GFCF: Have you developed or implemented any particularly interesting or successful local resource mobilization strategies, which might be of interest to others in the GFCF network? By the same token, are there any strategies you would advise against?
JK: Our advice would be: just get out there! You don’t get very far sitting in your office, behind a computer. Over the past year in particular, we have taken the time to get to know many different people in our community, to ask them for advice and insights, and to share our work. Lacking a huge budget to promote ourselves, we have also prioritized attending and supporting various events of our partners and linked organizations, which is turning out to be an effective strategy for network building – particularly with unusual allies.
Let me give you an example. Our founder was put in contact with DLA Piper, a global law firm with a presence in Hong Kong, a couple of years ago. Then this past April, DLA Piper invited us to join the ACC Hong Kong Pro Bono Legal Services Stakeholder Summit. At the time, I’ll admit I didn’t know much about pro bono services, but I decided to attend nonetheless. I met some interesting contacts, including one of the founders of ACC Hong Kong, who in turn invited the HER Fund to be a supporting organization for the Asia Pro Bono Conference. He also linked us up with other law firms, and we hosted a side event on women’s rights in pro bono services. Now, we have good relationships with different law firms in Hong Kong that are supporting women’s rights – sometimes it is about who you know!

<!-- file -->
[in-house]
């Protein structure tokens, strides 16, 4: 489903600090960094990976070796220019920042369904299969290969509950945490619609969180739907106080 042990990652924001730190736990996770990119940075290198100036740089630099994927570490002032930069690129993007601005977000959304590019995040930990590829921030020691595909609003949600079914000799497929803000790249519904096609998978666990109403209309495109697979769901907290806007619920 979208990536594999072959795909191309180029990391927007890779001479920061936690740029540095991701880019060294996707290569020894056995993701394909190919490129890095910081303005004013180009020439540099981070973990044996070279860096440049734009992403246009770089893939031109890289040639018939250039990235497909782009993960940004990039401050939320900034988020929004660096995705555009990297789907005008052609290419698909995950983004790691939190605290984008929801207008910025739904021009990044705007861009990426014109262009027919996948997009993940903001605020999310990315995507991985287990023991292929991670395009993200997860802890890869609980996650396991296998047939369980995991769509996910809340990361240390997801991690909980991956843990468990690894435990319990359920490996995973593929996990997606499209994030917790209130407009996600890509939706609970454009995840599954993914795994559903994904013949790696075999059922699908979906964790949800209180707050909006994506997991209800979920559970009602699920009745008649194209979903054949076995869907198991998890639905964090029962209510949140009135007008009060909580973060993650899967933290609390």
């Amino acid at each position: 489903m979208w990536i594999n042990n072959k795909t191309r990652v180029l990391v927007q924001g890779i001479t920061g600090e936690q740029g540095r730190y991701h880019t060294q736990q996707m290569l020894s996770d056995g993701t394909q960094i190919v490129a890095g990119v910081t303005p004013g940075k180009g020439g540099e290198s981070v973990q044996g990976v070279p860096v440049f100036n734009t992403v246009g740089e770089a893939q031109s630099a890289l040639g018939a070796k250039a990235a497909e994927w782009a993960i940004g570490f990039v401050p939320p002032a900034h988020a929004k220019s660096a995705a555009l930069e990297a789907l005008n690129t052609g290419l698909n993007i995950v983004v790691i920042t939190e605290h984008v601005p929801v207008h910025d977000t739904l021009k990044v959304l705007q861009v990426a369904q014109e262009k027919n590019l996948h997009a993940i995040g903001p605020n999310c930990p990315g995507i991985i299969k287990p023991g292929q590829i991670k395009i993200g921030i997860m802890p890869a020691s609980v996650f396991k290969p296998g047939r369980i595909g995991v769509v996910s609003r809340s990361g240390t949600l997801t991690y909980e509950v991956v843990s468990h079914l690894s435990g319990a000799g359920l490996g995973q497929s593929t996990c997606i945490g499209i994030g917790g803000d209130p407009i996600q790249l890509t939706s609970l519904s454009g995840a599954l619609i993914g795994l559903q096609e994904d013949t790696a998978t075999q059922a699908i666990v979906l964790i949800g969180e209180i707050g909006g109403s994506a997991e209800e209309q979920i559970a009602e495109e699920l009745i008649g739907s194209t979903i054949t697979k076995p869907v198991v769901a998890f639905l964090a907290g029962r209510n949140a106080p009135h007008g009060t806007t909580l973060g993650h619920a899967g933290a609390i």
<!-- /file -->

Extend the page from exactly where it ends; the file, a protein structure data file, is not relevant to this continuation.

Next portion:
I don’t have any strategies I would advise against, but in terms of building local support I would urge any organization doing this to constantly reflect on what is working and what isn’t. In Hong Kong, many people love to be volunteers. But as a community philanthropy organization, we may not necessarily have that much direct voluntary work that needs doing. Hence we are always reflecting, thinking about how to engage enthusiastic people effectively in different ways, so their engagement with us makes sense for them, but also for us as an organization.